However, with new technology comes the ability to perform drug tests more discreetly, without the knowledge of another person. Forensic surface drug tests can identify trace amounts of substances on any surface, which is ideal if you think something is abusing an illegal substance and they aren't telling you the truth.

6. Social Security Number Trace + Employment Application Verification Checks

These are fairly straightforward checks used by employers to verify that the personal information an employee submitted is truthful.

The primary use of these checks is to determine whether or not someone is who they say they are. Employers do this by checking the social security number provided with the data at the Social Security Administration. By matching the information in an I-9 to the Department of Homeland Security and Social Security Administration’s records, employers will also verify if someone is eligible to work in the US.

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7. County, State, and Federal Criminal Checks

These tend to be what people think of when discussing background checks in general - although not every background check is made equal, and almost every check requires the applicant's permission to run.

A criminal background check should show reveal any criminal history - or lack thereof. These are referred to as a “rap sheet” and will often contain offenses at the county, state, and federal level - although many background checks can be deficient in this area, as criminal databases are myriad.

Rap sheets usually contain a record of:

  • Misdemeanor convictions.
  • Felony convictions.
  • Past arrests.
  • Warrants.
  • Current pending charges.
  • Dismissed charges.
  • Acquitted charges.

This type of background check can get both employers and (prospective) employees in trouble, as many criminal checks do not check all databases and therefore may miss some out of state offences - or, they may match the wrong offenses with the wrong person, marking a clean individual with a conviction they don’t have.

Shameless plug: private investigators aren’t robots. When they conduct background checks, they check all relevant databases and make sure things match up, avoiding false positives and false negatives.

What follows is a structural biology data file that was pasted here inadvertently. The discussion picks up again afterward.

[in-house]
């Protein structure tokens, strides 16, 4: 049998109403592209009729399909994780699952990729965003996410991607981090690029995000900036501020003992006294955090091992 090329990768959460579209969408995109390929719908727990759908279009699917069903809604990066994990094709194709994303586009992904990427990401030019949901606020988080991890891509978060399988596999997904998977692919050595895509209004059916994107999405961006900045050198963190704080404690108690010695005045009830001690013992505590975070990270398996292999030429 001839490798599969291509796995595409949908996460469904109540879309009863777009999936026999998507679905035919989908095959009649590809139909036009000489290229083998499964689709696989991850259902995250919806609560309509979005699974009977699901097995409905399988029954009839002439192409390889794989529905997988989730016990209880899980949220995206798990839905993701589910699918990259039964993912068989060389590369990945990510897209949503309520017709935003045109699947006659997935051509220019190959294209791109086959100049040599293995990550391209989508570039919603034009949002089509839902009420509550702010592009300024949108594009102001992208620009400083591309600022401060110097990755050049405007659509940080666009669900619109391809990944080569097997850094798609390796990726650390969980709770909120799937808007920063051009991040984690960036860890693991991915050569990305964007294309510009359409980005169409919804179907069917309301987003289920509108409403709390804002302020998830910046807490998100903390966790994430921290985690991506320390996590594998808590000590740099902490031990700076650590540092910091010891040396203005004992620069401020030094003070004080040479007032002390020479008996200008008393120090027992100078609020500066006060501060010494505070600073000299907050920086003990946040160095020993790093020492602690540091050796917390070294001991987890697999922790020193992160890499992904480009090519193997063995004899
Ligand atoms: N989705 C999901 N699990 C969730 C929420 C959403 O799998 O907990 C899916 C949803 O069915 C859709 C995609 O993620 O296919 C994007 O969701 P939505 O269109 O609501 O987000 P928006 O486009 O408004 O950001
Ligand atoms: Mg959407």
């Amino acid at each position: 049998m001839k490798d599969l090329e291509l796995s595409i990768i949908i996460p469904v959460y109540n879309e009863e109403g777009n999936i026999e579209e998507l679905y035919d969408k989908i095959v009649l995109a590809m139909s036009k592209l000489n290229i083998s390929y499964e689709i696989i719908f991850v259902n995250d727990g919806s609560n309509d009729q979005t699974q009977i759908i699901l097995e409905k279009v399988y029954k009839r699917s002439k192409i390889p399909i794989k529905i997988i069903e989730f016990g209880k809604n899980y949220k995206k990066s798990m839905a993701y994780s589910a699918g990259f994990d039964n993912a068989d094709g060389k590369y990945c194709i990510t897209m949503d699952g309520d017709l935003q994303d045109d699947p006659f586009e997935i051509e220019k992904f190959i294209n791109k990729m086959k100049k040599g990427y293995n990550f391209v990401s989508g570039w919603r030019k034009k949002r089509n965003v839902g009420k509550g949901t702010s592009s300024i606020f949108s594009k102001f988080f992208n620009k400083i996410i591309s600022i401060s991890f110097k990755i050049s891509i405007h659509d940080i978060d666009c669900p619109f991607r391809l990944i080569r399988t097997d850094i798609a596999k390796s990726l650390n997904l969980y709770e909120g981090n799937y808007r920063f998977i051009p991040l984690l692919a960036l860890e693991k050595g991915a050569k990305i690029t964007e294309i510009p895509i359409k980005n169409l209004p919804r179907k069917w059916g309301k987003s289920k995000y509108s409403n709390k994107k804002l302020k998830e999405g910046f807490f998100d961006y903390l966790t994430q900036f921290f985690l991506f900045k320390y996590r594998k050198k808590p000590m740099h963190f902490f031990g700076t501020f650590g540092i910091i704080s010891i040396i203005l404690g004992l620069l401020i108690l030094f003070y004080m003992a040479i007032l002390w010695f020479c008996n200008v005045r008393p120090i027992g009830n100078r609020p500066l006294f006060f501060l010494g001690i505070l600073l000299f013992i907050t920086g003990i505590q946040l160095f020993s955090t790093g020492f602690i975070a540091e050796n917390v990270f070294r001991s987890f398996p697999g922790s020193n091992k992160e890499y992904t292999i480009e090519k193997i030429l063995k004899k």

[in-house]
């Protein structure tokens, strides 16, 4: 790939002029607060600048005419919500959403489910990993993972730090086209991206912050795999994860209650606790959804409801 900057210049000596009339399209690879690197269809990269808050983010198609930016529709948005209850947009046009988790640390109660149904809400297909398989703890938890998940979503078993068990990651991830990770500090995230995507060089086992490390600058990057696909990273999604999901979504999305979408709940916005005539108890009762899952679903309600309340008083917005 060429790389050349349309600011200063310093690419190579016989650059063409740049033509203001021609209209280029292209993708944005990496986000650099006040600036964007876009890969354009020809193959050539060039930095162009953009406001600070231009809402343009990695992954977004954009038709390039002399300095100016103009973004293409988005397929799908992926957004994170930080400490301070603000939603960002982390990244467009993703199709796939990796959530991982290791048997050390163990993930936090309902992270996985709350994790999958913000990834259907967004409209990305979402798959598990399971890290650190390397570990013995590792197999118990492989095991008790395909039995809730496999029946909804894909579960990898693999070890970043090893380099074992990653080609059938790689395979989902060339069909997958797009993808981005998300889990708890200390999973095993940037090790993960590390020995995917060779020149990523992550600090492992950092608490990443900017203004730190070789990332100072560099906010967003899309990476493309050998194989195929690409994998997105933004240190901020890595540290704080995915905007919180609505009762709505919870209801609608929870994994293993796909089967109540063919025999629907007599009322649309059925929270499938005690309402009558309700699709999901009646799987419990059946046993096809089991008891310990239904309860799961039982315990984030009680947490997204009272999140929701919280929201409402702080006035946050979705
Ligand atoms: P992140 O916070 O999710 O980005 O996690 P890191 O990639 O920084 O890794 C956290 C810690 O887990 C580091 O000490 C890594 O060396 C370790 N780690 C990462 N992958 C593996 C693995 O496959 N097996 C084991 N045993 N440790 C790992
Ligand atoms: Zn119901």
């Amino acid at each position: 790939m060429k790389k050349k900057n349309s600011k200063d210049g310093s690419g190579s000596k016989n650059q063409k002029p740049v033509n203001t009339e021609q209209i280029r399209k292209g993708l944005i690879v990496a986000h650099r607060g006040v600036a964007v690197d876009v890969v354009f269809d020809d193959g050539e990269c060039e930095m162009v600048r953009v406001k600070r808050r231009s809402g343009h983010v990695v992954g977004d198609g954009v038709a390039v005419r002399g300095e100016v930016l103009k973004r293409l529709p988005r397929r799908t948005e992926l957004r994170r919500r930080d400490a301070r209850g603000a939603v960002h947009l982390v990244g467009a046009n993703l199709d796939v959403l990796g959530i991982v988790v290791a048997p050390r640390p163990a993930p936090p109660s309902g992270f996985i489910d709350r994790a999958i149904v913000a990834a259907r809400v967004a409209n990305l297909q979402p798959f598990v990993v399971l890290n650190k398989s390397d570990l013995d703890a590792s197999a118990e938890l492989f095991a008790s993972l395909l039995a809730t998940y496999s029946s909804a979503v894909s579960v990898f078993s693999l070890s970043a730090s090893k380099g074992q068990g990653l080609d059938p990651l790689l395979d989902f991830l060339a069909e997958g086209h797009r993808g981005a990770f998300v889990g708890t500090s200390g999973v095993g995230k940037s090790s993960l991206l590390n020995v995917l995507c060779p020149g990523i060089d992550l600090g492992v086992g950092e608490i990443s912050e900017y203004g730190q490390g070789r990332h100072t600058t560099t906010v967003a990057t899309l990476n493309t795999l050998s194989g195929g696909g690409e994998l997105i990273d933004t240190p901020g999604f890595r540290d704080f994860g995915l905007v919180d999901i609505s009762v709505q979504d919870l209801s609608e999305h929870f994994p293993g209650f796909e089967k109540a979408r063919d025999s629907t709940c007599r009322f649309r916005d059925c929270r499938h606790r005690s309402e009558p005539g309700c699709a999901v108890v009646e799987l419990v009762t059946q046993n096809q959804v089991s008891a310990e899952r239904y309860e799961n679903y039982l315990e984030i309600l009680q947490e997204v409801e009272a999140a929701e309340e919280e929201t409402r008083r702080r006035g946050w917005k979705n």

8. Liens and Civil Judgements Check

A lien is imposed by law on a piece of property in order to secure payment for a debt, while civil judgments are rulings in a court of law pertaining to non-criminal matters, employers will sometimes check to see if you have any judgments or liens. It is typical to check if an applicant is fiscally responsible, lives a ‘stable’ lifestyle, and has no outstanding judgments or debts to pay as a result of legal proceedings.

Not every employer conducts checks like this - but this doesn’t mean this sort of information won’t come to light. For instance, if someone owes money due to a civil judgment, it will come up in a credit report, or in any in-depth check of someone's legal records.


There you have it - whether you’re trying to get over that last hurdle and start working, or you’re trying to understand what a background check really tells you about that potential hire, hopefully, this post has helped you out.

Unfortunately, many background checks are quite shallow, only checking for major indiscretions or life events, like arrest, severe misconduct, civil judgments, or even identity fraud. If you need to know a little more about someone before you hand them sensitive information, or otherwise let them get involved in your business, you’ll need to go beyond a simple background and reference check. For that, you’ll need a private investigator from someone like, say, Trustify. If you need a deep background check for employment (or anything else) let us know.

Danny Boice
Danny Boice

 Tags: Business